Storming the Citadel of Enlightenment: Brion Gysin and his Dreammachine

brion

Brion Gysin (1916-86) was a British-Canadian writer, artist, performer and mystic who was a seminal influence on the Beat writers and the subsequent counter-culture movements that came in their wake; despite the fact that he was relatively unknown outside artistic circles. The Vancouver Art Gallery is currently showing an exhibition called “Grand Hotel: Redesigning Modern Life” which, to be honest, was my first formal introduction to Brion Gysin’s works outside of the his development of the ‘cut up’ writing technique famously employed in William S. Burroughs’ novel ‘Naked Lunch’ . The gallery exhibit’s primary focus on Gysin was focused around his years spent with Burroughs at the ‘Beat Hotel’ at 9 Rue Gît-le-Coeur in Paris during the late ’50’s and early ’60’s.

Gysin’s residency at the Beat Hotel led to a period of immense creative output which was perfectly described by the late music journalist Robert Palmer, stating that Gysin “threw off the sort of ideas that ordinary artists would parlay into a lifetime career, great clumps of ideas, as casually as a locomotive throws off sparks”.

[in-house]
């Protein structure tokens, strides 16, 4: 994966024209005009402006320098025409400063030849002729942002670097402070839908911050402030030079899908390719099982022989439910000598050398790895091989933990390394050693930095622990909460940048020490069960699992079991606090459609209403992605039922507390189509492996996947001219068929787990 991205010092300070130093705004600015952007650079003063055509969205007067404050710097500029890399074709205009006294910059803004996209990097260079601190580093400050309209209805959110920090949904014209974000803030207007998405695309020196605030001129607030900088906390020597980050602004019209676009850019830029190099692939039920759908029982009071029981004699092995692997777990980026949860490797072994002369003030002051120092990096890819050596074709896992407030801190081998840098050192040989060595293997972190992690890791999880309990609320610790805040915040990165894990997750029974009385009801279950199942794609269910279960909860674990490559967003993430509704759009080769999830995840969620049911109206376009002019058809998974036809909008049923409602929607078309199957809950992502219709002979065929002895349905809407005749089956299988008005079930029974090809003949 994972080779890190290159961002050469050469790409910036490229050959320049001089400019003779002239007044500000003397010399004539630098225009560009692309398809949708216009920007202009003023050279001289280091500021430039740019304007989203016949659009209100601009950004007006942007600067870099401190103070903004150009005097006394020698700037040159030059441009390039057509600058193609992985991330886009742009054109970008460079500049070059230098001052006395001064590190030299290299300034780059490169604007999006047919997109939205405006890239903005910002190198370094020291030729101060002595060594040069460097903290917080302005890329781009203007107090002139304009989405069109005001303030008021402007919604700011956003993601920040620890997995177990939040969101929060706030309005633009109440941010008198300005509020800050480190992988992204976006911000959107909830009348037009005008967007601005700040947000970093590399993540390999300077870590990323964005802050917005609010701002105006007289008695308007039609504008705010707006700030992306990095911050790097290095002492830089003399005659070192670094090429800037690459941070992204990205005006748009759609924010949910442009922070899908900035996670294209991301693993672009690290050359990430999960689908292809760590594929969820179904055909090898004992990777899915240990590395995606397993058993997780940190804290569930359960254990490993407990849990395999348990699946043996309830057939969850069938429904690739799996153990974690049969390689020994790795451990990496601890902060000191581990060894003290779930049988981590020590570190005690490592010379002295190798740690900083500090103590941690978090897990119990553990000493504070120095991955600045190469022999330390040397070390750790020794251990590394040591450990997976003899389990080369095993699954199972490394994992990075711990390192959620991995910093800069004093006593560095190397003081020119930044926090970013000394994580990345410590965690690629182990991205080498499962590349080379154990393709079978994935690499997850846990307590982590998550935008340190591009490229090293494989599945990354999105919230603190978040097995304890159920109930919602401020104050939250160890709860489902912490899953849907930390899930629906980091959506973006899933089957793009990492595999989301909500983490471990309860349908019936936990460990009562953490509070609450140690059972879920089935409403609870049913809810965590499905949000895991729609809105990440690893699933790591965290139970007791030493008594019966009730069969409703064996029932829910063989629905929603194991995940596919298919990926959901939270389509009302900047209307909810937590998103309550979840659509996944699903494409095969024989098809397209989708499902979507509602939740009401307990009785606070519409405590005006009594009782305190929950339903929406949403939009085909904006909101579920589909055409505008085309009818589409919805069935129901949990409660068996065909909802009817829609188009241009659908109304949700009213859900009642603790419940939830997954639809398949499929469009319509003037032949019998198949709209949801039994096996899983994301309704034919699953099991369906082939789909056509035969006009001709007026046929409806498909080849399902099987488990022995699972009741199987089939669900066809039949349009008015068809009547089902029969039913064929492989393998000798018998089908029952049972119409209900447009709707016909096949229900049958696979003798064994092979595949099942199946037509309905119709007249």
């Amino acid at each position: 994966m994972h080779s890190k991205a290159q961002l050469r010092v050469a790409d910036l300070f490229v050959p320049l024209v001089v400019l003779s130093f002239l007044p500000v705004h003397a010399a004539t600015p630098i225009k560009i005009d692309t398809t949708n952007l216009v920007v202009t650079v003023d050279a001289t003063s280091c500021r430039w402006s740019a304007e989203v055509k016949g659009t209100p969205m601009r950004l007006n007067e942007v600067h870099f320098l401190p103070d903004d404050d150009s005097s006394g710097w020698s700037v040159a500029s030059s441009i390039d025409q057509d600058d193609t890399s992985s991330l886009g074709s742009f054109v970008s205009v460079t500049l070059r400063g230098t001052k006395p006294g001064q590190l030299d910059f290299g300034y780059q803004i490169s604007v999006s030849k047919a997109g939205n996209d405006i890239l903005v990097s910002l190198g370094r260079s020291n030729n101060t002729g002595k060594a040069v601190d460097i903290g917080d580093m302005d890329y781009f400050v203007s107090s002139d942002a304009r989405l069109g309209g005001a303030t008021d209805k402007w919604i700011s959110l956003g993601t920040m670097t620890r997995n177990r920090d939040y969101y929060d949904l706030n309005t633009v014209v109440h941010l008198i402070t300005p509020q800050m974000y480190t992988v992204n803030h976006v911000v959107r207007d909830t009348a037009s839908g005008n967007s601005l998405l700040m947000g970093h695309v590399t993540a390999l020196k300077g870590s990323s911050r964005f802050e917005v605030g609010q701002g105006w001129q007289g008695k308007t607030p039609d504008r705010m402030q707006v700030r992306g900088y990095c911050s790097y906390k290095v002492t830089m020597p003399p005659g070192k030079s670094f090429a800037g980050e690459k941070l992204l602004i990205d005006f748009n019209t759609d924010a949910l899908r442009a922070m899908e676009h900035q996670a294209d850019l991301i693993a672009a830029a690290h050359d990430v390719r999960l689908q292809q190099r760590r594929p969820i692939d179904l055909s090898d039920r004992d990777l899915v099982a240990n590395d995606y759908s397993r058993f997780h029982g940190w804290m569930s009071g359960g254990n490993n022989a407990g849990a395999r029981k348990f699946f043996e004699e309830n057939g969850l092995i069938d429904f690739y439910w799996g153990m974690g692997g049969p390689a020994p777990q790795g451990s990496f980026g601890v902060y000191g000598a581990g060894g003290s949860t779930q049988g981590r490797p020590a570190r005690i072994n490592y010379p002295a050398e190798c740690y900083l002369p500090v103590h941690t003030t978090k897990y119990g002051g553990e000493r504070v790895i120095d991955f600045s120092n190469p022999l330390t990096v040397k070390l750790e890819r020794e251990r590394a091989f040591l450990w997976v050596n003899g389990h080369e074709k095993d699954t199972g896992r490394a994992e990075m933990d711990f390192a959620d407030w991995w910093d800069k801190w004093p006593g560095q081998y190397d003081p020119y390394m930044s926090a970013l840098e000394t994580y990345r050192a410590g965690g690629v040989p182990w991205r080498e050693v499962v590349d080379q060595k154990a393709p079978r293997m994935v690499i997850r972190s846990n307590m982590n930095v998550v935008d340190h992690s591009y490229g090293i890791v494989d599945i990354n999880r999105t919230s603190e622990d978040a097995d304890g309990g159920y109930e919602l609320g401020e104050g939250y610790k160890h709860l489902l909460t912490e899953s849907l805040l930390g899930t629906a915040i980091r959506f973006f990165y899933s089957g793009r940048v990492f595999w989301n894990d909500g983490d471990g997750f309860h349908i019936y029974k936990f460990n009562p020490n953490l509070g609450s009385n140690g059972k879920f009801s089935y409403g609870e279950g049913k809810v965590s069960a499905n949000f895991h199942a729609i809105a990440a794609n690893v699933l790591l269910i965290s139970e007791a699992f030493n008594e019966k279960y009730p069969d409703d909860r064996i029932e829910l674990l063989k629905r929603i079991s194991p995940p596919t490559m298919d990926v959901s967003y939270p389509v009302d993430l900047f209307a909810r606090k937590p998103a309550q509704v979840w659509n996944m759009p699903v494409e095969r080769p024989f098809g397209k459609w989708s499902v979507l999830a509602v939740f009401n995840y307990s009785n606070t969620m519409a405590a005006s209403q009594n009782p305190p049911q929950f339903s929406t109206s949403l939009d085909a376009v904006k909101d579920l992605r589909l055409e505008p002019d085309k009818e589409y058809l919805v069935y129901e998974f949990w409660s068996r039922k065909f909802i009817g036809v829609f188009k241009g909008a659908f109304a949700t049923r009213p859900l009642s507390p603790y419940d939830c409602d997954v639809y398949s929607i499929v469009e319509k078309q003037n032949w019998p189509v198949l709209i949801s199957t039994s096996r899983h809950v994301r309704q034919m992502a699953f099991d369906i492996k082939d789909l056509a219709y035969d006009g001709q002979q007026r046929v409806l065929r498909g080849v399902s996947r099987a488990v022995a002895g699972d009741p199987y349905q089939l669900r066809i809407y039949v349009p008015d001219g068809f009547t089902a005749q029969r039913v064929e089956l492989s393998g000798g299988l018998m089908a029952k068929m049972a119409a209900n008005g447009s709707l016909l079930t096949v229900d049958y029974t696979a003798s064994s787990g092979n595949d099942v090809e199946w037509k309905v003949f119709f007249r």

One of the most interesting concepts to come out of the Beat Hotel collaborations was the ‘Dreammachine’ which was a device that created strobe-like visual pulsations of light which was designed to alter a users brainwave frequency and put them in an ‘alpha wave’ state. The alpha state is essentially a specific frequency range of electrical oscillations present during the natural resting or ‘dream’ state of the brain and the purpose of the device was to replicate this state ‘on demand’ allowing the user to enter a hallucinatory, altered state of consciousness without the use of psychedelics.

dreammachine

The Dreammachine is a rather simple device, consisting of a rotating cylinder with cut out slat ‘windows’ that is lit internally with a 100 Watt lightbulb. To use the device, a user simply sits directly in front of the cylinder as it spins (usually at a speed of 78 revolutions per minute) with their eyes closed, creating a brain stimulating strobe effect in the darkness. William Burroughs wrote about the Dreammachine extensively and saw it as a useful tool in the conscious struggle against our repressive western culture, famously stating his intent that it be used to ‘storm the citadels of enlightenment’ itself.

I’ve included a great National Film Board of Canada documentary by Nik Sheehan that tells the story of Gysin’s Dreammachine and has several interviews from friends and admirers of Gysin and his works including Marianne Faithfull, Genesis P-Orridge, Iggy Pop and experimental filmmaker Kenneth Anger.  Touring Instability will also be posting additional articles on Gysin and Burroughs’  highly influential artistic collaborations in the near future.

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